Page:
Normally, the military signs long-term, noncompetitive contracts chiefly with firms which produce big-ticket items that take decades to design, engineer and produce, such as ships, aircraft and satellites. Tucked into the new budget, however, is an “emergency” provision allowing the Pentagon to sign multiyear, noncompetitive, agreements to produce more run-of-the-mill items: munitions, missiles, rockets and other existing systems. That’s a departure from current practice.
The unorthodox bulk-buying approach should enable the Pentagon, at least in theory, to buy these weapons at a lower price. That’s important because the United States needs to quickly replace the thousands of weapons sent since last spring to Ukraine. The United States and European nations just announced tank shipments to Ukraine, but the United States is going through all sorts of military hardware, such as artillery shells, and faster than anyone anticipated.
Yet the Pentagon’s new budget, backed by a bipartisan group of senators, would do far more than replenish U.S. stockpiles. It lays the foundation for a vastly revitalized defense industrial base — and does so with one eye on the People’s Republic of China.
Since the end of the Cold War, the United States has continued to buy some weapons each year in small quantities, while relying on existing stockpiles for many others. Many of these systems were developed a generation ago, upgraded and improved over the years and, fortunately, rarely used in battle. In some cases, the Pentagon long ago stopped buying many of them. The United States last bought the Stinger, the shoulder-mounted antiaircraft missile system first used in the early 1980s, in 2004. The assembly line that produced the HIMARS rocket system, which has performed so well in Ukraine, shut down in 2014 and 2015 before restarting in 2016. Dusting off other assembly lines makes sense.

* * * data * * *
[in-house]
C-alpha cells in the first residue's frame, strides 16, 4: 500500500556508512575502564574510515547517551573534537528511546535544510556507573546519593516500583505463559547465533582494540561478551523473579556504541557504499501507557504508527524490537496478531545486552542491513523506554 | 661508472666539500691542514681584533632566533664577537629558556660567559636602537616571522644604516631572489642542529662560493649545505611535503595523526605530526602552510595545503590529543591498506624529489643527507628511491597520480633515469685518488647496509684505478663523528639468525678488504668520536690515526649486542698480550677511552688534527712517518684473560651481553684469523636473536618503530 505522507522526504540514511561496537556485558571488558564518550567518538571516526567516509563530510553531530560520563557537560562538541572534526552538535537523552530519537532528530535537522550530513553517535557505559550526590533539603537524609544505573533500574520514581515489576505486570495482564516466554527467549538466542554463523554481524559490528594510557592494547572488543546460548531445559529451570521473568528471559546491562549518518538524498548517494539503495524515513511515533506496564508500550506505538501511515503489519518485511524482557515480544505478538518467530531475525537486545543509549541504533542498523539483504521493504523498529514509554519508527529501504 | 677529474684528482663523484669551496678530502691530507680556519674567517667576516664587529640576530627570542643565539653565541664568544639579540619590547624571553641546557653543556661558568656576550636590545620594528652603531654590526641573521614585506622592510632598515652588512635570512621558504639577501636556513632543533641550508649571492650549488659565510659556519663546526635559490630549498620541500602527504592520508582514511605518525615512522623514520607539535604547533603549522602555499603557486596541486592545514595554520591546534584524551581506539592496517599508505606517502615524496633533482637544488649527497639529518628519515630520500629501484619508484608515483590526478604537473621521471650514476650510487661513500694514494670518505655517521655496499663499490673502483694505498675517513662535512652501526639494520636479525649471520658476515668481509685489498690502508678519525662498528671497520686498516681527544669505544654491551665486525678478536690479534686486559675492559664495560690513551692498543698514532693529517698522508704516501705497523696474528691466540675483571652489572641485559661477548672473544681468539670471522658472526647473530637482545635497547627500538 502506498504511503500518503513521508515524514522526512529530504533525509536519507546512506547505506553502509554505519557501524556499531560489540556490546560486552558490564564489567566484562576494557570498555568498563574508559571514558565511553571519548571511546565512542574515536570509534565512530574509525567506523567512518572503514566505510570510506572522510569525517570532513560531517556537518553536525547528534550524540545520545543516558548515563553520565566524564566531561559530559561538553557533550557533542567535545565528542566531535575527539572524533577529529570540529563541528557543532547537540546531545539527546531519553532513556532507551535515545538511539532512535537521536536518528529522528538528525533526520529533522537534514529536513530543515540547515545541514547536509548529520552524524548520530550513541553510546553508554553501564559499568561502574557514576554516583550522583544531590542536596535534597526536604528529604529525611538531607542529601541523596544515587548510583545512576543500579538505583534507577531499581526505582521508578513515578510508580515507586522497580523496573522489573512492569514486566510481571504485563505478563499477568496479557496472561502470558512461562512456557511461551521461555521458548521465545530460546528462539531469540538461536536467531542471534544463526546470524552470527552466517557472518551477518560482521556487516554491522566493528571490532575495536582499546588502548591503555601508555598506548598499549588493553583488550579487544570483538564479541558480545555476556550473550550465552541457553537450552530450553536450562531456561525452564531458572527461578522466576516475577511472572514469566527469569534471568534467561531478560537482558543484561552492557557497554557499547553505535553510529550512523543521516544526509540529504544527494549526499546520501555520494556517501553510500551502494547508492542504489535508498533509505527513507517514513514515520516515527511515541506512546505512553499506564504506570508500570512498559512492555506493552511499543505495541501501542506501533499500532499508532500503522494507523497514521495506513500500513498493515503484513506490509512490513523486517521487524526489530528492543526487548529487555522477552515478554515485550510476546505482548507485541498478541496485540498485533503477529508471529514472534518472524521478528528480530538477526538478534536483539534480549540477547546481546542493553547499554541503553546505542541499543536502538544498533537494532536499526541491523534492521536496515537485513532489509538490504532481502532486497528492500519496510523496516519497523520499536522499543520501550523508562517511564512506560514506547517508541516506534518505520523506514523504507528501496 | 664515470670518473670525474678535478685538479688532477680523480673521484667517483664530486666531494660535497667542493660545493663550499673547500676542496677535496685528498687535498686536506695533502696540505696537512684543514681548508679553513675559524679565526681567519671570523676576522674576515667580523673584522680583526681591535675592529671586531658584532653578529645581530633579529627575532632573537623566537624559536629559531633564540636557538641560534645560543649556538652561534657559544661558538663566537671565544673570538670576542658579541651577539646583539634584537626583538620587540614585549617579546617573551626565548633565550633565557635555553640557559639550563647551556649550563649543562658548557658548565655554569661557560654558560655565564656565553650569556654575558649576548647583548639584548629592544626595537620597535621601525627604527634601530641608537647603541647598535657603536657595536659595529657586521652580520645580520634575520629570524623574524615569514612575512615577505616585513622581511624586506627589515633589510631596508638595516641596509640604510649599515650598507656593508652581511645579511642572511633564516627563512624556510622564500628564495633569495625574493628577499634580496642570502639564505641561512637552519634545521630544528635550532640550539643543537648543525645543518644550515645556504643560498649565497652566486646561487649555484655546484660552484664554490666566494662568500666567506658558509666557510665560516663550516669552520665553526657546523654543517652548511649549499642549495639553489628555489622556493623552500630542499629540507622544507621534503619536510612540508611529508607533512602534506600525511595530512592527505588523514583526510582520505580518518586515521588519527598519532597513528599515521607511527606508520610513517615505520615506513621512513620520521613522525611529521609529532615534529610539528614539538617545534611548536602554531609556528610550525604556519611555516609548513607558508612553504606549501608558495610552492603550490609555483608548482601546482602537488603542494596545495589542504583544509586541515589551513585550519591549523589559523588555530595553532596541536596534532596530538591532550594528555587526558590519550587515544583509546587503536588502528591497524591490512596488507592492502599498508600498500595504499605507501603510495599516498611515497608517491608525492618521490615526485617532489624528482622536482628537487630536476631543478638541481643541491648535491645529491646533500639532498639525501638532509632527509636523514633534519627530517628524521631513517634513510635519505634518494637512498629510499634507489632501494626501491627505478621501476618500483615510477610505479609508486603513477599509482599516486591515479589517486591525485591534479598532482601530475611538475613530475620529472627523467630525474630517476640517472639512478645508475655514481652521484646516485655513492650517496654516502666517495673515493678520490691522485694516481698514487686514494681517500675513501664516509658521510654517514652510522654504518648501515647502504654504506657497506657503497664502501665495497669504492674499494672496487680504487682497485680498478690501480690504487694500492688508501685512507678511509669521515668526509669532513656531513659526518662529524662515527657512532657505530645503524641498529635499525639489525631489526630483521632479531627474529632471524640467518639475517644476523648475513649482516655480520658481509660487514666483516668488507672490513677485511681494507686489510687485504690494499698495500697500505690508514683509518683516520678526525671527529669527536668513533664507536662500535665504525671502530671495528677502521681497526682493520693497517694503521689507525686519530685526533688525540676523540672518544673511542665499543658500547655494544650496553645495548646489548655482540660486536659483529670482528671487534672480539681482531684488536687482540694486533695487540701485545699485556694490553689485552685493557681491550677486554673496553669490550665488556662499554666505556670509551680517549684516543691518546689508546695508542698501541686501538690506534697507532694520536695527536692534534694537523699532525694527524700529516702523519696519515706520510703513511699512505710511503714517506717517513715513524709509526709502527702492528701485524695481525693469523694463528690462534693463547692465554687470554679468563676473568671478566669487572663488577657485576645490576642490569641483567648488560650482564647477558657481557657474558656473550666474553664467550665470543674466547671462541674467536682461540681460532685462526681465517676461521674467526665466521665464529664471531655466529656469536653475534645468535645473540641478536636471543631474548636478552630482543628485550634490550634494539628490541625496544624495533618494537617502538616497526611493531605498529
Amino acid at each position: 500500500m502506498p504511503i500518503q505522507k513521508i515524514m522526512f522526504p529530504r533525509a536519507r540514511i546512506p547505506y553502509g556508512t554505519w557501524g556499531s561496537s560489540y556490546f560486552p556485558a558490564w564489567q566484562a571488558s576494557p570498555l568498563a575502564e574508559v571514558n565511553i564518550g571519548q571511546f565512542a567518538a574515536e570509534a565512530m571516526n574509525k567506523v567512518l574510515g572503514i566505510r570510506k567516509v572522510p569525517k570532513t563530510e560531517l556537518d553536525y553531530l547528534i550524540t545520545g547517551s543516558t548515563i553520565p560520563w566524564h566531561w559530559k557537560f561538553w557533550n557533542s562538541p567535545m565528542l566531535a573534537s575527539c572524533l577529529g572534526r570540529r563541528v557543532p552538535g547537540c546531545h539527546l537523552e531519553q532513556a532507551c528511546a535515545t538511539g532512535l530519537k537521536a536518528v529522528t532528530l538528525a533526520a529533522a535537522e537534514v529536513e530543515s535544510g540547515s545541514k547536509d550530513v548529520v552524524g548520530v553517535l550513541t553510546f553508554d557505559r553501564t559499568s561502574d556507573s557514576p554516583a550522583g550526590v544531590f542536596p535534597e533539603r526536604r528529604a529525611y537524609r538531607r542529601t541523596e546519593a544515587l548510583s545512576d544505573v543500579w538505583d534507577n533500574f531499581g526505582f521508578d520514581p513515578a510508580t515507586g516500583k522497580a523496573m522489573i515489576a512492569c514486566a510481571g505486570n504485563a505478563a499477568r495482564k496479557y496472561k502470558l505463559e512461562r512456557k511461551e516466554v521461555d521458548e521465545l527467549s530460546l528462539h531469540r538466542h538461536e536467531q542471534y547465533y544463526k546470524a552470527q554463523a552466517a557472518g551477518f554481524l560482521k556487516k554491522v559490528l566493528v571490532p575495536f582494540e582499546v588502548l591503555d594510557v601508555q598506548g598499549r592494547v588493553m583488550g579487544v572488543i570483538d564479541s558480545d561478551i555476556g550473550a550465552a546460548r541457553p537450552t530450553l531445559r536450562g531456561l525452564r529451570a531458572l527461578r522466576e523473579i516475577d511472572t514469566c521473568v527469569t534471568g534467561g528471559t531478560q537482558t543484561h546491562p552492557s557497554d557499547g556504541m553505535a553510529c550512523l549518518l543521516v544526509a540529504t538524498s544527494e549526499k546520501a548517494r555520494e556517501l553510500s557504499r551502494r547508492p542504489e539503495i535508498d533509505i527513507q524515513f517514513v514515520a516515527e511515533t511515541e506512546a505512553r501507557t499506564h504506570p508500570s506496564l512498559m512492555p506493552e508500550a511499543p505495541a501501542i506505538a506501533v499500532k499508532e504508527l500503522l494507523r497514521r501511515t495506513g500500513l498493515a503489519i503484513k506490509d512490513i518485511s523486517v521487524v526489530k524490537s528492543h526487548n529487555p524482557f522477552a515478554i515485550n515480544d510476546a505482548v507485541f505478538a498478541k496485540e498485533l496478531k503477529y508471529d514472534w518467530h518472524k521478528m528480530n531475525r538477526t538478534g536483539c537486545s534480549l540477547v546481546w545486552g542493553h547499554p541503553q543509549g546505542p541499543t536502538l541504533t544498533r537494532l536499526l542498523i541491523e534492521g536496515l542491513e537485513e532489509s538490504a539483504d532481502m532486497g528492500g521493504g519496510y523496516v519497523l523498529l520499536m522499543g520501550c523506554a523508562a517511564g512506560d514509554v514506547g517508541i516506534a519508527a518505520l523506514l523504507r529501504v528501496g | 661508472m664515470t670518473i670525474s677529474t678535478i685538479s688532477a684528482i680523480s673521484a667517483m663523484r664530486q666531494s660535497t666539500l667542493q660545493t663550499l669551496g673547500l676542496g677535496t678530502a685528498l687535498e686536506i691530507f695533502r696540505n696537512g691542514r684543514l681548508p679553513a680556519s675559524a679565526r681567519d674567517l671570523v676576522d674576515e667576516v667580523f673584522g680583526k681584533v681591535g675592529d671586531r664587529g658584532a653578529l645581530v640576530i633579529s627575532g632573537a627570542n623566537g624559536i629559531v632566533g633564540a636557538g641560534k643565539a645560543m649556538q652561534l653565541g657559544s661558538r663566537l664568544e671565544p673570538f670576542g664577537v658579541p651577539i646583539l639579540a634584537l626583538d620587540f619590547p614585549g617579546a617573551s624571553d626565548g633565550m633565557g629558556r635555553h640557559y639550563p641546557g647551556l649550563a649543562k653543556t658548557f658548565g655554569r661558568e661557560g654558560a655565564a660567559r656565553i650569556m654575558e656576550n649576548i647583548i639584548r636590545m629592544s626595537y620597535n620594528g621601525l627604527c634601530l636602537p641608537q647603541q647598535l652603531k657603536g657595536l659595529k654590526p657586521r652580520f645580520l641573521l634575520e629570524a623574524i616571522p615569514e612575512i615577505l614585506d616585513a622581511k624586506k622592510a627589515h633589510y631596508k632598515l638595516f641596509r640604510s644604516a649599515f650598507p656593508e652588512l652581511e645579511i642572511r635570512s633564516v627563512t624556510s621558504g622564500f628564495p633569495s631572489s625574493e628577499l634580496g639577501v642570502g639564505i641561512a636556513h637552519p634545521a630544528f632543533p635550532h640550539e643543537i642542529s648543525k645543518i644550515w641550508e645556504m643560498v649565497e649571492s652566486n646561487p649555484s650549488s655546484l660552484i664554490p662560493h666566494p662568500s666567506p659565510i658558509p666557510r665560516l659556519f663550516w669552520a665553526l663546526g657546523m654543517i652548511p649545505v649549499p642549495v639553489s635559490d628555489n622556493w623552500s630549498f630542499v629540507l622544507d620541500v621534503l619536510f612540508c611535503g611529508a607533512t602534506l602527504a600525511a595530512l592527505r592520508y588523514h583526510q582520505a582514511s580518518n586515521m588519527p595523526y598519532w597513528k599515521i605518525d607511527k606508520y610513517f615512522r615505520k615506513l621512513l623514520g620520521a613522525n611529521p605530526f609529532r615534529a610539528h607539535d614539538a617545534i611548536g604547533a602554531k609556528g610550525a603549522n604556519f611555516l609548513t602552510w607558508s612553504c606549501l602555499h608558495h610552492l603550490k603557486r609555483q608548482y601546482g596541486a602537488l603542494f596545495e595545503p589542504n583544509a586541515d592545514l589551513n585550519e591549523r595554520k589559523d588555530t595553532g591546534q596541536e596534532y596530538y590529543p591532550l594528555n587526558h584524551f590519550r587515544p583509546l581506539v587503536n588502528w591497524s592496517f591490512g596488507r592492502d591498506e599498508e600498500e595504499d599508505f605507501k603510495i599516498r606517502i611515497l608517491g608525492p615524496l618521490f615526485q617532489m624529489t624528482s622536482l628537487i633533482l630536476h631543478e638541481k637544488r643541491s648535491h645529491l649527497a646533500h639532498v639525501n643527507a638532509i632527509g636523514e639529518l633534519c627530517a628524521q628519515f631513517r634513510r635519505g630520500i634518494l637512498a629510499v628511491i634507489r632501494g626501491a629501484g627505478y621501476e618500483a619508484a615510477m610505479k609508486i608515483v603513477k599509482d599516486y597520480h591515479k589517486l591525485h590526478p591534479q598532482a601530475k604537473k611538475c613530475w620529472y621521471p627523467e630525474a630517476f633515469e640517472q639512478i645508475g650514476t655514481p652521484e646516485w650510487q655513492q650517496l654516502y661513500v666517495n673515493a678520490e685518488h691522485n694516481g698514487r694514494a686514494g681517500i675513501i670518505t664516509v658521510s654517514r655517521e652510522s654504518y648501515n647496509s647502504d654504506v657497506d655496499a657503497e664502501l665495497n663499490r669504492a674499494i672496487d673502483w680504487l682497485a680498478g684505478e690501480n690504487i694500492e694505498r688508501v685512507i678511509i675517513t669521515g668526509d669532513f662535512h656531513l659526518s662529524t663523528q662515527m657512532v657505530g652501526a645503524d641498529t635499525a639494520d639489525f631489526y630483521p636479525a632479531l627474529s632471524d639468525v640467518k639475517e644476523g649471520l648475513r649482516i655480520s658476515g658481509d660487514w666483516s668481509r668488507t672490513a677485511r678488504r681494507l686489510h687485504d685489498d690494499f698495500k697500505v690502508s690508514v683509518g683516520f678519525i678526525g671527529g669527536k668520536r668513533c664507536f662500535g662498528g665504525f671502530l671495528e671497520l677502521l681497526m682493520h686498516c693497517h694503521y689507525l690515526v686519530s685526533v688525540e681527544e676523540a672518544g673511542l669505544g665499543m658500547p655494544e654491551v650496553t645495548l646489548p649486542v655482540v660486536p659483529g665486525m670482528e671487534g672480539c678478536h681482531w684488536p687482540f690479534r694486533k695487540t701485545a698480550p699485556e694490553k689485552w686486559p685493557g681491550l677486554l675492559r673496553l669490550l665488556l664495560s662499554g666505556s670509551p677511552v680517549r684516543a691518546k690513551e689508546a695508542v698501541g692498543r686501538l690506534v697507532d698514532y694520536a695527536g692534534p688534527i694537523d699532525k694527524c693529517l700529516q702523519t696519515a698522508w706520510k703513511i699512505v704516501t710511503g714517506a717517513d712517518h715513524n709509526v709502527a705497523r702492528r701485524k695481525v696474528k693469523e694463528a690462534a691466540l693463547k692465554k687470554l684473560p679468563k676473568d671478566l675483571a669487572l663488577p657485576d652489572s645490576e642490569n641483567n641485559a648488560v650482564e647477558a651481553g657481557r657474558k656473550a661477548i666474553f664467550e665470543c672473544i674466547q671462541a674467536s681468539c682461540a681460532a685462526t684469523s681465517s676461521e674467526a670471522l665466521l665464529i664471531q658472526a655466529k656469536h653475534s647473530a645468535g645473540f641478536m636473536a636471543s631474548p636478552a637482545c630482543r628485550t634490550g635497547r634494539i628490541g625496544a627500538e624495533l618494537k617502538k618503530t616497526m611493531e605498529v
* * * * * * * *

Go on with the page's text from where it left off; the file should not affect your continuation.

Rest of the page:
The question is how many weapons are necessary — and how soon? The quantities imagined by the latest budget are far in excess of what is required to replenish those sent to Ukraine. Congress authorized 700 copies of the HIMARS platform at a moment when the Pentagon has so far shipped only 20 launchers to Ukraine. Meanwhile, the budget authorizes the purchase of 2,600 Harpoon anti-ship missiles and nearly 1,000 long-range anti-ship missiles — weapons designed for a naval battle in the South China Sea rather than a fight on the plains of eastern Ukraine.
In all, perhaps as many as 25 different assembly lines could ramp up or restart if this measure is fully funded by appropriators. Contractors insist that they needed a clearer signal from the Pentagon before they took steps to “warm up” old production lines. That claim, in the face of perhaps the richest market for weapons sales since the 1980s, is difficult to credit. Congress gave the military $44.6 billion more this year than the Pentagon requested; even at accelerated rates, most of the weapons Congress wants to purchase on an emergency basis cannot be produced inside of a few years. In some cases, the wait will be much longer.
That highlights the other reason for the accelerated weapons buying: deterrence. The rapid drawdown in munitions by Ukraine could put the United States at a disadvantage in the event of a military emergency. Lawmakers know that Beijing and Moscow monitor Pentagon procurement schedules closely. The bipartisan group of senators who wrote the provision this past fall did so just as Republicans let it be known that Ukraine would not get “a blank check” if they took control of the House. This new authority is designed to send a clear signal to America’s rivals. As William LaPlante, the Pentagon’s acquisition czar put it in late October, “Production is deterrence.”
We support a defense industrial base that is warmed up and ready to go. And there is no reason to think the war in Ukraine will end soon. But there are risks to engaging in a weapons-buying spree. As lawmakers consider committing the money the Pentagon would need, Congress should insist that the military use its new authority to bargain hard for better prices — and find a middle ground between replenishing its depleted stockpiles and giving away the store to contractors already enjoying a new golden age. Lawmakers should approve only the funds that the Pentagon can responsibly manage.
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